05 June 2024

AECOM highlights how engineering impacts on everyday life. This is Part 3 of a three-part series.

Xanthe Adams, Associate Engineer, AECOM

Xanthe joined AECOM a few years ago, with 20 years of industry experience under her belt. She adds it is not difficult to remain passionate about engineering. “It gets better because you see more and more of the overall picture. You are not just stuck in the details; you get to see the overall effect.”

She adds: “The main thing about engineering is how it contributes to society, while a related aspect is simply how much I enjoy it all, from the software to the maths and problem solving.” In addition, there is plenty of scope for exposure to international projects and different cultures and ways of working.

“That is the cherry on the cake and a major focus for AECOM,” stresses Xanthe. “You also see the youngsters come in as well under you, and you are able to pass some of your learning onto them. Mentoring is crucial, especially as so many engineering fields are highly specialised.”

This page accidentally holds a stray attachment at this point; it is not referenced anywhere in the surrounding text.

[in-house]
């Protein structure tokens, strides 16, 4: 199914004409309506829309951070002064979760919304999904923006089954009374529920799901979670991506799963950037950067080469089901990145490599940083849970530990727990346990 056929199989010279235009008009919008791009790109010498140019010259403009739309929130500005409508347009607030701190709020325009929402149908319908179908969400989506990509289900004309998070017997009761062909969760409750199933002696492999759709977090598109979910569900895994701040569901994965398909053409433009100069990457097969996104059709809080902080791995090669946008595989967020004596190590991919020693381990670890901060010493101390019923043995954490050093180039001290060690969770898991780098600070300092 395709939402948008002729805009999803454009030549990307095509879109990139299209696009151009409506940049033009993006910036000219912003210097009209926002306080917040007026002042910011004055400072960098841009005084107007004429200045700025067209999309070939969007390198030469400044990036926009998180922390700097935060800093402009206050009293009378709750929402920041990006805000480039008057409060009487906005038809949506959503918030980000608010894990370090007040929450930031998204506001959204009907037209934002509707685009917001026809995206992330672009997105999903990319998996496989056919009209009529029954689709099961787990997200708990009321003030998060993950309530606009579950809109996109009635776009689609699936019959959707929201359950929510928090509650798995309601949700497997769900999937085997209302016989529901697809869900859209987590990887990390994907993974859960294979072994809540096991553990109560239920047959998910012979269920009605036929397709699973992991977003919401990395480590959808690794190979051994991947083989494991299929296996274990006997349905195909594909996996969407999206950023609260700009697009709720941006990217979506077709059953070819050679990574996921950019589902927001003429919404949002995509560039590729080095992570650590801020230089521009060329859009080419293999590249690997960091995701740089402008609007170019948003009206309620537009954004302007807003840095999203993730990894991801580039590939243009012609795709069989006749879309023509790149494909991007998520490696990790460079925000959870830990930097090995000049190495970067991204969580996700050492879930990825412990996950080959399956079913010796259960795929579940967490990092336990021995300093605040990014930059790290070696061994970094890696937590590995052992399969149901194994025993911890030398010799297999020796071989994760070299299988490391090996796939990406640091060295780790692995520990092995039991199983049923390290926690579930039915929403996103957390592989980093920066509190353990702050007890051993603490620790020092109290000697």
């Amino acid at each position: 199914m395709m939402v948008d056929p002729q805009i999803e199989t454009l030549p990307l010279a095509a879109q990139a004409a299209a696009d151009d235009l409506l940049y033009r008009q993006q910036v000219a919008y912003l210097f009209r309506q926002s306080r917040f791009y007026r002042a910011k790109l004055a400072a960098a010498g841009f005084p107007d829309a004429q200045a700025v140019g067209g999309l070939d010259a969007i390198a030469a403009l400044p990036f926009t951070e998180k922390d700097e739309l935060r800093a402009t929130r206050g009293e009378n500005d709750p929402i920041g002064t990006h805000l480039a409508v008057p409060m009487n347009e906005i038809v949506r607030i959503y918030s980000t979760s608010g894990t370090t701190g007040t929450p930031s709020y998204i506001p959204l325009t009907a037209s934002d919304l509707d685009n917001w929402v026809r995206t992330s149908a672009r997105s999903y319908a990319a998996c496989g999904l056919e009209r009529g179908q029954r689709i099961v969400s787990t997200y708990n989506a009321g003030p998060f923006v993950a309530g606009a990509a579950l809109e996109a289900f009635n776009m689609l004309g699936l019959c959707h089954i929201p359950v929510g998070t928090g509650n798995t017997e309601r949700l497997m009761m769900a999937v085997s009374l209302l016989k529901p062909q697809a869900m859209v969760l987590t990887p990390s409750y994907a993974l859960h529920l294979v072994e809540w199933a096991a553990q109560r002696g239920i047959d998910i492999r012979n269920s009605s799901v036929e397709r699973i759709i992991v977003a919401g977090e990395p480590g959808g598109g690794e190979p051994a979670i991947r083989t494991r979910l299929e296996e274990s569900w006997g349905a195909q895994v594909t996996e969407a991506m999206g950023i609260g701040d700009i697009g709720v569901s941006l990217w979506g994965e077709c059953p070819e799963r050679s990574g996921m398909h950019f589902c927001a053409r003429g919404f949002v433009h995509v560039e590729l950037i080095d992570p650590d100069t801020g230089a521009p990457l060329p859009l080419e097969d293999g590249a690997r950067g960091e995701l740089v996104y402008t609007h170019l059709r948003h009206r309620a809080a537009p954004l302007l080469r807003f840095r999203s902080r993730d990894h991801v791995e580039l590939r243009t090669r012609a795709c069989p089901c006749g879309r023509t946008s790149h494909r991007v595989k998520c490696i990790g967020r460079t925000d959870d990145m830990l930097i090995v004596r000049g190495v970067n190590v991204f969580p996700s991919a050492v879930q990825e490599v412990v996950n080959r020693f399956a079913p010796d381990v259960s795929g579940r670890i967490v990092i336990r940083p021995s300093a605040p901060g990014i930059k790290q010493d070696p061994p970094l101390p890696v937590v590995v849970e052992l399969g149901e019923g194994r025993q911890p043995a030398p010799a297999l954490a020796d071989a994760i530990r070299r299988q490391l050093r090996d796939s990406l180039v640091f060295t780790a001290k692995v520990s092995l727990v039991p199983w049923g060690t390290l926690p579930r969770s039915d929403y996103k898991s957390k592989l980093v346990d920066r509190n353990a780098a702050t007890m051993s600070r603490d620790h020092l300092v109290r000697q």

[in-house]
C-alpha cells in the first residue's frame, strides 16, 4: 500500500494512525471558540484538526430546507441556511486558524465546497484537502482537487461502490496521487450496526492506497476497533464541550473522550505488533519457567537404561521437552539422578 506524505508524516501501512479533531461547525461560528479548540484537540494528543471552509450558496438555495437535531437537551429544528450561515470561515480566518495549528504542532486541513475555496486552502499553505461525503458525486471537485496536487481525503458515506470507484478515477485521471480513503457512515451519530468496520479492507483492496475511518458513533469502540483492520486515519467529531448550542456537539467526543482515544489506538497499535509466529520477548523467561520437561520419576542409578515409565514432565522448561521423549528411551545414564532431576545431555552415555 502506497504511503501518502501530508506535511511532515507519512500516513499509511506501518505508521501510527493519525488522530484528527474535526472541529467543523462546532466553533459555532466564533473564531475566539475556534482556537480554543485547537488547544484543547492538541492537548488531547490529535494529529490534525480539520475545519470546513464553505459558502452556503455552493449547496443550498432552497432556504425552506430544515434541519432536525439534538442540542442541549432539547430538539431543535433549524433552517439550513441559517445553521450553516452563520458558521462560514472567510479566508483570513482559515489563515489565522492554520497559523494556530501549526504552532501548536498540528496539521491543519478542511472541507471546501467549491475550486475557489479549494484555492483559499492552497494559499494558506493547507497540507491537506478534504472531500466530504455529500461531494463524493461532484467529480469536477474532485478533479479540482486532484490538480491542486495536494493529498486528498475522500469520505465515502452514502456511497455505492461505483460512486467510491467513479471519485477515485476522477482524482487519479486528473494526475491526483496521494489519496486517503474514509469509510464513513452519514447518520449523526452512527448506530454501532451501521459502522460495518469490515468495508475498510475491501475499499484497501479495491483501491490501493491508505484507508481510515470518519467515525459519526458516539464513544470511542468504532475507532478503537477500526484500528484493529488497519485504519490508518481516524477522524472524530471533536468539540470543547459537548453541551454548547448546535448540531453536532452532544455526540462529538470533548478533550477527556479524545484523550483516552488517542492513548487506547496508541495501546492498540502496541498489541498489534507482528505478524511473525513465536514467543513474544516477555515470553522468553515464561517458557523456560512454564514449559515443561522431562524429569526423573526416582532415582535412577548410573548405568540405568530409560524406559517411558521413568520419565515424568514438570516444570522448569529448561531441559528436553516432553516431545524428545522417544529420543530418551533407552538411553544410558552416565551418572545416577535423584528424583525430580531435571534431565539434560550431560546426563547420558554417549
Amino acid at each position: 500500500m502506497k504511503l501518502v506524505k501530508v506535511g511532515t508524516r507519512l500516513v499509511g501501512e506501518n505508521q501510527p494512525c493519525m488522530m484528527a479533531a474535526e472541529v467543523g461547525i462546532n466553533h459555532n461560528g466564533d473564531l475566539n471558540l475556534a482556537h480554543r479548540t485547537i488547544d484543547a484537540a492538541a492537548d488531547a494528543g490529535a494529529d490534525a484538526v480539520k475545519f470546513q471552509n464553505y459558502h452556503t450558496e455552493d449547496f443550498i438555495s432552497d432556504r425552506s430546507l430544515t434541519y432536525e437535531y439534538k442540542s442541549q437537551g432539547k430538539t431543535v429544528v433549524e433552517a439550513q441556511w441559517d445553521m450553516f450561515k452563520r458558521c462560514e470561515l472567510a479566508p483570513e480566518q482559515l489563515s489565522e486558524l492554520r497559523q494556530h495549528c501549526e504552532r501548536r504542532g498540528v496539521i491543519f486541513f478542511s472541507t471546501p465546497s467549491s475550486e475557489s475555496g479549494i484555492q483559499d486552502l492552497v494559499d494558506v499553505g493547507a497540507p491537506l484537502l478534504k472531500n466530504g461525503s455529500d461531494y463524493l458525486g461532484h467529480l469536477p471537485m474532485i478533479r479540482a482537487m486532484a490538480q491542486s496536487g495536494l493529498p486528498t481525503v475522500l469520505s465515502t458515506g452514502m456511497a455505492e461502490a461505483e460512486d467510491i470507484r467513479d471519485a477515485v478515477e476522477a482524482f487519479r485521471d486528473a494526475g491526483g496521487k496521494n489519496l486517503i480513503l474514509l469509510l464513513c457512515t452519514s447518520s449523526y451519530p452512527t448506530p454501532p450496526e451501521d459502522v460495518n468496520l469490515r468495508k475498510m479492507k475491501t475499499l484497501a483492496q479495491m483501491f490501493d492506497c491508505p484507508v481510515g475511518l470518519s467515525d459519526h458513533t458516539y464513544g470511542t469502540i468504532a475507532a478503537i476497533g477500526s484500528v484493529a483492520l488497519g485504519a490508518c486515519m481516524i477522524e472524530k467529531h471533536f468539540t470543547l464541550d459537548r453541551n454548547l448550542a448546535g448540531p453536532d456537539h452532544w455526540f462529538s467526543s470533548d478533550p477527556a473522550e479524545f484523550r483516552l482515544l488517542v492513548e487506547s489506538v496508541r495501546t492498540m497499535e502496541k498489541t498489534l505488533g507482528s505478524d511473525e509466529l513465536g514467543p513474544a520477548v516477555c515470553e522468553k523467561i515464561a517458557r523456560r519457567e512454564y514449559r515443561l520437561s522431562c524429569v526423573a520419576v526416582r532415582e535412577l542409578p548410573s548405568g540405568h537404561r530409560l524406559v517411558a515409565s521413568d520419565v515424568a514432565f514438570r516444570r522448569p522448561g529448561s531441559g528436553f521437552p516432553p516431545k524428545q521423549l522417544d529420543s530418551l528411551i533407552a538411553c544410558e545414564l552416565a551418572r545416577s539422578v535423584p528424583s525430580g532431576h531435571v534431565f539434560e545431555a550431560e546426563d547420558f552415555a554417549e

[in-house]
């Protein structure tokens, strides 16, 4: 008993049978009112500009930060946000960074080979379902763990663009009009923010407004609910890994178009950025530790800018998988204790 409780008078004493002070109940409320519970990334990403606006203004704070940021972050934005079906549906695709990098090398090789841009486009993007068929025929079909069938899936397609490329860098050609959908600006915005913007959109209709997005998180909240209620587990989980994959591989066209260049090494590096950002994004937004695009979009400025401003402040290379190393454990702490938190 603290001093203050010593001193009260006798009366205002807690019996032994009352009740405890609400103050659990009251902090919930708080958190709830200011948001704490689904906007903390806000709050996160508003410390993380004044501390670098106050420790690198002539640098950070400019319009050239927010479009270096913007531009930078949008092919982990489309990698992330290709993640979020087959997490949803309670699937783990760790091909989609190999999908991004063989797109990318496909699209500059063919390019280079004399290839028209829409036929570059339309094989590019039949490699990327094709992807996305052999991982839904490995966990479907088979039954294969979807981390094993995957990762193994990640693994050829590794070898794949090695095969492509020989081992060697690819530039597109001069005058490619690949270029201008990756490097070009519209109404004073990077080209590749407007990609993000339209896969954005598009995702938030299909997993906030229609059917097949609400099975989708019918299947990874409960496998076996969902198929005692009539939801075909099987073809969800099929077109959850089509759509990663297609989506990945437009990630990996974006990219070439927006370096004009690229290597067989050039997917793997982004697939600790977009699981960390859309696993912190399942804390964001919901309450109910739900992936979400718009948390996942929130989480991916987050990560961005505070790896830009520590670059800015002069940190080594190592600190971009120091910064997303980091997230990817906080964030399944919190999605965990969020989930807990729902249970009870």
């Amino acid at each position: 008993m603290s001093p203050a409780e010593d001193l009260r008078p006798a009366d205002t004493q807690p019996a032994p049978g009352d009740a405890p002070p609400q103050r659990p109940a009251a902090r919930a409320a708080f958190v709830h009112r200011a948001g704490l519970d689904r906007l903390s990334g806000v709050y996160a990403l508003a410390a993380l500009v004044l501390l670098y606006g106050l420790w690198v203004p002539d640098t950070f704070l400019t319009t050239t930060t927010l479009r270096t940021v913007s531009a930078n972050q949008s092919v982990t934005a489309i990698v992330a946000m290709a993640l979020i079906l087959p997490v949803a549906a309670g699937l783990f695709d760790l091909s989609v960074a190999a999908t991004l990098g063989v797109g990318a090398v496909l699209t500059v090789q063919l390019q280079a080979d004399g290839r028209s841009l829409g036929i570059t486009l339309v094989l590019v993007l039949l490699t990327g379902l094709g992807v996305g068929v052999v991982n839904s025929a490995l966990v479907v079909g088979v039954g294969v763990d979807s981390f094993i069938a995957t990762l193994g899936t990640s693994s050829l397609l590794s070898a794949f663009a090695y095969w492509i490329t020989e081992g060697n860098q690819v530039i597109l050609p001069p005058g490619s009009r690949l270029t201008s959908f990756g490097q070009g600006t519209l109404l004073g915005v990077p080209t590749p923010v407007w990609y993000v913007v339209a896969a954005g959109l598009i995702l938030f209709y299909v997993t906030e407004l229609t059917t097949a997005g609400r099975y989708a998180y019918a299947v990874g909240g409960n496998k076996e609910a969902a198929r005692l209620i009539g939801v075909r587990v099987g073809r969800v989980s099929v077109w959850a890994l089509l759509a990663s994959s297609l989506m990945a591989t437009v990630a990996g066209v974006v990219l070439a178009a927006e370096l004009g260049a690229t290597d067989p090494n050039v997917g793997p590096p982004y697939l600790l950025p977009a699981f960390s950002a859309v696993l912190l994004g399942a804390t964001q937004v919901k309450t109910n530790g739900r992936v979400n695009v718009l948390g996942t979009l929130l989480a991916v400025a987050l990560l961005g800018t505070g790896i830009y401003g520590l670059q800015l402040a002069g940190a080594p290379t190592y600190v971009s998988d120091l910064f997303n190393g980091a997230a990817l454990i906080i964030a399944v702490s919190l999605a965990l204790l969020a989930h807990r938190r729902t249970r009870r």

Xanthe says the INWED 2024 theme of #EnhancedByEngineering reflects how engineering “is absolutely critical to keeping the wheels running of everything. It is ubiquitous to the point of being unnoticeable. There is so much that you do in your daily life that is affected by engineering.”

A side effect is that it sometimes tends to get taken for granted, including the engineers who toil behind the scenes. “This is why events like INWED are actually quite important to promote engineers and their contribution.”

Xanthe’s message to young girls is simple: “Do not be intimidated. There will be great people who will support you and mentor you. The odds are in your favour. I have been on-site as the only woman among 800 men, and it was actually fine. Most of the men were absolutely lovely.”

It also speaks to the ethos of AECOM because the company is deeply invested in diversity and inclusivity and assisting young graduates. “As an industry, you obviously have to have a future pipeline of skilled engineers. You must start somewhere by nurturing talent,” concludes Xanthe.

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